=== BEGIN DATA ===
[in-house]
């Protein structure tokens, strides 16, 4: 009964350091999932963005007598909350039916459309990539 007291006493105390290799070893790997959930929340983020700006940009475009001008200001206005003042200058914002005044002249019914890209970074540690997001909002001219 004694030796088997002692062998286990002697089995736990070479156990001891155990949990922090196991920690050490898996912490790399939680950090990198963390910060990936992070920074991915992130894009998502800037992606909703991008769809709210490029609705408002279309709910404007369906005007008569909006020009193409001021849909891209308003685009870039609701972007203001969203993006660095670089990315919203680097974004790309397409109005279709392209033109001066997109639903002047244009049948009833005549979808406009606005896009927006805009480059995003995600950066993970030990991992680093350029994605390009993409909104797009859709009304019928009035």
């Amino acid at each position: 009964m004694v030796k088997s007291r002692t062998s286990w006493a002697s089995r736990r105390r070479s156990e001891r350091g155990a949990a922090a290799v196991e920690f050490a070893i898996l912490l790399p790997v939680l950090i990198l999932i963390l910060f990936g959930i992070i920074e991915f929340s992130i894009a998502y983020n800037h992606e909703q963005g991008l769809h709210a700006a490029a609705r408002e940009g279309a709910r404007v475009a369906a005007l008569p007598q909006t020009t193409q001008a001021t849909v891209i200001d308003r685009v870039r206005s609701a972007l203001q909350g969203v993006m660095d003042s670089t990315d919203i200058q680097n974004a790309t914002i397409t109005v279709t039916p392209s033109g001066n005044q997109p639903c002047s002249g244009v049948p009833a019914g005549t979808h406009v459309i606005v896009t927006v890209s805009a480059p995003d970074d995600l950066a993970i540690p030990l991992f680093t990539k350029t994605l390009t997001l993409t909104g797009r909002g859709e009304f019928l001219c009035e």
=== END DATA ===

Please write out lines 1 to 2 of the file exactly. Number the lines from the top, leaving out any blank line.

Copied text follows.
[in-house]
């Protein structure tokens, strides 16, 4: 009964350091999932963005007598909350039916459309990539 007291006493105390290799070893790997959930929340983020700006940009475009001008200001206005003042200058914002005044002249019914890209970074540690997001909002001219 004694030796088997002692062998286990002697089995736990070479156990001891155990949990922090196991920690050490898996912490790399939680950090990198963390910060990936992070920074991915992130894009998502800037992606909703991008769809709210490029609705408002279309709910404007369906005007008569909006020009193409001021849909891209308003685009870039609701972007203001969203993006660095670089990315919203680097974004790309397409109005279709392209033109001066997109639903002047244009049948009833005549979808406009606005896009927006805009480059995003995600950066993970030990991992680093350029994605390009993409909104797009859709009304019928009035």